I'm not a big fan of Stephen King's, but some time ago I'd heard good things about his non-fiction work, On Writing. I recently got to it on my Amazon queue, and got through this week.
Sunday, October 25, 2009
The book is half autobiography, half instruction manual. The first half of the book recounts tales of his childhood and school years, through to early adulthood and married life, touching on his life as a young writer and the experiences that formed that writer. The latter half is a collection of thoughts on being a professional writer; on the craft and the business.
The autobiographical part was entertaining, and at the same time interesting. In particular it was interesting to hear how some of his books that I'd read (or seen in movie form) were metaphors for parts of his life (e.g. Misery, in which a crazed fan holds an author hostage and forces him to write what she wants, was written while King was addicted to Cocaine. He was 'held hostage' by the addiction, and not in control of what he was writing).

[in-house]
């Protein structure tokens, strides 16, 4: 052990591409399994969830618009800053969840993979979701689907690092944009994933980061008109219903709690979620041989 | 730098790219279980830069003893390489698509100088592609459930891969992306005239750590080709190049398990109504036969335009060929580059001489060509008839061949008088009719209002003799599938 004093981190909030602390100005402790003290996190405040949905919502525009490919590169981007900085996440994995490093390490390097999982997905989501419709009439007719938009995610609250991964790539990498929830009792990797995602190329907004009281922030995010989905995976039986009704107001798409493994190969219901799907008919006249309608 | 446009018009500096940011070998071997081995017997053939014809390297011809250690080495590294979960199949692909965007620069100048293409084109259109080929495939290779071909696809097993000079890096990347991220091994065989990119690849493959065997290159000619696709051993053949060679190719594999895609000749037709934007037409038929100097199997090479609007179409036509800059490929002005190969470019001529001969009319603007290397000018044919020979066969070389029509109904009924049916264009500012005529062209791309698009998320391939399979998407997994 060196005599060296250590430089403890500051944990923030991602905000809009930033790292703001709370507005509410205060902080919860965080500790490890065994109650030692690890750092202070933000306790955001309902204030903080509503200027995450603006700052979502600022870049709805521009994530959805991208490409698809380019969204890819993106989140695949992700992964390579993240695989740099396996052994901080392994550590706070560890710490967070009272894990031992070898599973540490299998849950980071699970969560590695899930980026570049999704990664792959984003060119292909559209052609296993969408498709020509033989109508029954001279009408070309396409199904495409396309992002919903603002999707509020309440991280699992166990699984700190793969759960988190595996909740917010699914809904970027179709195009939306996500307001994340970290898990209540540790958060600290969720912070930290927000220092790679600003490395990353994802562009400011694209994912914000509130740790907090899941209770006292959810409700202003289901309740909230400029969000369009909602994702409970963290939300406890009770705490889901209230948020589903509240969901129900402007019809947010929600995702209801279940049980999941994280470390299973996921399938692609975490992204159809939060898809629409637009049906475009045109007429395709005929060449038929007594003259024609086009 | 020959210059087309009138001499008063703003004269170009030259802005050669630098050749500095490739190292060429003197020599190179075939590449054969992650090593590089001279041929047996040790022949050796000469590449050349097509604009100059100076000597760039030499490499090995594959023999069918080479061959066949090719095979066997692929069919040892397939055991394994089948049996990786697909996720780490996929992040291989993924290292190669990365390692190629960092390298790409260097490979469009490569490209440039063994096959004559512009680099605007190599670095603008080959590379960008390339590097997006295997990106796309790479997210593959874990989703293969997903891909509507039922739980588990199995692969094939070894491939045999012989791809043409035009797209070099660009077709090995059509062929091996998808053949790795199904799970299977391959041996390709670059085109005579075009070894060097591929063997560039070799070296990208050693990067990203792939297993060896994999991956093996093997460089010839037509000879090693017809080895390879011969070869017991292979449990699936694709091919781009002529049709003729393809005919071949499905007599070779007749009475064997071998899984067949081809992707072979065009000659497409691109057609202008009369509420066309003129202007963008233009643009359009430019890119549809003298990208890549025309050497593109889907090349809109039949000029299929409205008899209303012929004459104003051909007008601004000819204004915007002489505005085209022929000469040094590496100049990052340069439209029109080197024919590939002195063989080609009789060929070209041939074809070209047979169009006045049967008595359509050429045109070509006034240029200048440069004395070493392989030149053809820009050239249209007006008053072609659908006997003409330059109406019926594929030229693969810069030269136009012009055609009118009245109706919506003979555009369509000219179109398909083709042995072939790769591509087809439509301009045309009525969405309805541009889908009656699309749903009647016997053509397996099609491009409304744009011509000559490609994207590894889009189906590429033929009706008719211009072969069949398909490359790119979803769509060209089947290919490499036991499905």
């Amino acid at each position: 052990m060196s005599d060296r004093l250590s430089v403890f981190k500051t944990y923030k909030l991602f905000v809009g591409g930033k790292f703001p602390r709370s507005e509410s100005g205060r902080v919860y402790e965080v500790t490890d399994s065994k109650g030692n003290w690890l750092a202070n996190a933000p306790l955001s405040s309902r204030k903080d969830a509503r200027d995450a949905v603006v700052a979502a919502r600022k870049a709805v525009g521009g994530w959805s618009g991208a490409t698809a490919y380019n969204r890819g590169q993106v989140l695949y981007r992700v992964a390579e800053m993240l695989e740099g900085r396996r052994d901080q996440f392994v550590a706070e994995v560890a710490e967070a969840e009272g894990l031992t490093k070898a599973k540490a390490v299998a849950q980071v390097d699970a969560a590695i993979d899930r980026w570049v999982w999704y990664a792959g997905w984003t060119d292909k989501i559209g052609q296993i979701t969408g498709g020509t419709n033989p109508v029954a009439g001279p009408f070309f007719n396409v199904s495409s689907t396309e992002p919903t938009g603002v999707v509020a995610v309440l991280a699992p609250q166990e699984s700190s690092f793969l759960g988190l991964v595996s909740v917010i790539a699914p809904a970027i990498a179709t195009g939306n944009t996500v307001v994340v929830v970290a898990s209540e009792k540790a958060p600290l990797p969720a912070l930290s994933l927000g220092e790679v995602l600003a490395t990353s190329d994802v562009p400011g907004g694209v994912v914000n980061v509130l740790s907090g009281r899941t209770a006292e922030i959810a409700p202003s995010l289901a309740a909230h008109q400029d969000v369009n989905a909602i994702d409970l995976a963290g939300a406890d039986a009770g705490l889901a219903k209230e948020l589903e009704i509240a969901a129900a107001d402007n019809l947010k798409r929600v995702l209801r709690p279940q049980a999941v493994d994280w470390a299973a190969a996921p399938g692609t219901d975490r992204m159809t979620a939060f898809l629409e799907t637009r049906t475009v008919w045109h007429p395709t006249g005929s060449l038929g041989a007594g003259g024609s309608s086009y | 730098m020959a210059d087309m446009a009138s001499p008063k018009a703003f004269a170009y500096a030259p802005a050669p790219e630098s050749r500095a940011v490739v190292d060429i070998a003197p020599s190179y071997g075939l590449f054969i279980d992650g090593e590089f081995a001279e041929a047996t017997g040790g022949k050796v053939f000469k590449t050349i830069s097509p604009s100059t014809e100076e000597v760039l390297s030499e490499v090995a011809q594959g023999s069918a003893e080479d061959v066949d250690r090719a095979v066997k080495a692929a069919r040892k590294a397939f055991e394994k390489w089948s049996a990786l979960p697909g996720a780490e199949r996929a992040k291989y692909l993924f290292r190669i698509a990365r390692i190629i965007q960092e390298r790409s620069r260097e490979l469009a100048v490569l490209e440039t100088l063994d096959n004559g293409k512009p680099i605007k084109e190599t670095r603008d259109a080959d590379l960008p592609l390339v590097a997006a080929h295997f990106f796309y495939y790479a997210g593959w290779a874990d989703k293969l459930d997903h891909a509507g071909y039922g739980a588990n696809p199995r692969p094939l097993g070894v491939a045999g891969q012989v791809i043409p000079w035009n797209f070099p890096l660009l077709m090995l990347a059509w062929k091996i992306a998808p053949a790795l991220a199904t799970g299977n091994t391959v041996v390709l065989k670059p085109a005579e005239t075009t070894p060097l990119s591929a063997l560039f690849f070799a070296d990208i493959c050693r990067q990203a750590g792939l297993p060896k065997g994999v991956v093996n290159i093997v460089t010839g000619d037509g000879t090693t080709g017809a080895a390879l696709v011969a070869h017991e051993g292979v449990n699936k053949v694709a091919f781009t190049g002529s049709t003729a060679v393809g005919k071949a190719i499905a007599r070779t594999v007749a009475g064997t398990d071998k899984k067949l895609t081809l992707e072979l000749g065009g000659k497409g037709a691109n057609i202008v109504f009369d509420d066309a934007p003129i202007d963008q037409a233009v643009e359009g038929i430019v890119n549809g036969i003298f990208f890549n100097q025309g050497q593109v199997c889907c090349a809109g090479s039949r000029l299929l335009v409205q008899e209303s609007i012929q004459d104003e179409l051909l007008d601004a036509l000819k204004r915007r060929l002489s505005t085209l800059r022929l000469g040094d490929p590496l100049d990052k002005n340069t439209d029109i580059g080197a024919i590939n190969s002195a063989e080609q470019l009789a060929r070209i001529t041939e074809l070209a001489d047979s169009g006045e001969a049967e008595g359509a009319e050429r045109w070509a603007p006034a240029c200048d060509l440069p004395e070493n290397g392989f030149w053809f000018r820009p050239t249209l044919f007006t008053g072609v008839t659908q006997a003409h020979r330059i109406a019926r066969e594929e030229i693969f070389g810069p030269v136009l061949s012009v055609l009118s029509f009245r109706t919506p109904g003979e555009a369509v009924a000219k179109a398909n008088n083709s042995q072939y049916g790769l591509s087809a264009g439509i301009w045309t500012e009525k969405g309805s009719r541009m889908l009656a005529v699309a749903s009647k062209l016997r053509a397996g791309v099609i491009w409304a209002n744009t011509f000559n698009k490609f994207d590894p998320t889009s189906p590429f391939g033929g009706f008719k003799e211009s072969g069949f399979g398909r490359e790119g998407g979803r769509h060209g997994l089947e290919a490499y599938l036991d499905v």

I got much more out of the second part of the book. Even if, like me, you don't plan on writing any fiction, it has plenty to offer anyone who puts pen to paper to convey ideas. Some reminders on basic structure and grammar are there, as are some useful rules of thumb (e.g. "second draft = first draft - 10%").
I also thought it was interesting how he often doesn't know how the story is going to come together, but "puts characters in a predicament and then watch[es] them try to work themselves free". There's a similarity here to how, for me at least, sometimes writing is about getting complex ideas down to try and work them out.
The only downside is that while the book is ten years old (it was published in 2002, but the bulk of it was written before 1999, before an accident delayed it's publishing), but the mindset vis-a-vis publishing is ten or twenty years older than that, and definitely pre-Internet. For that part of it at least, I'd look to more timely authors and thinkers. Cory Doctorow has written numerous pieces on the subject, and Scott McCloud's Reinventing Comics has a lot to offer as well.
Despite this shortcoming, I recommend the book for anyone that does any writing. For those that don't, well, what are you waiting for?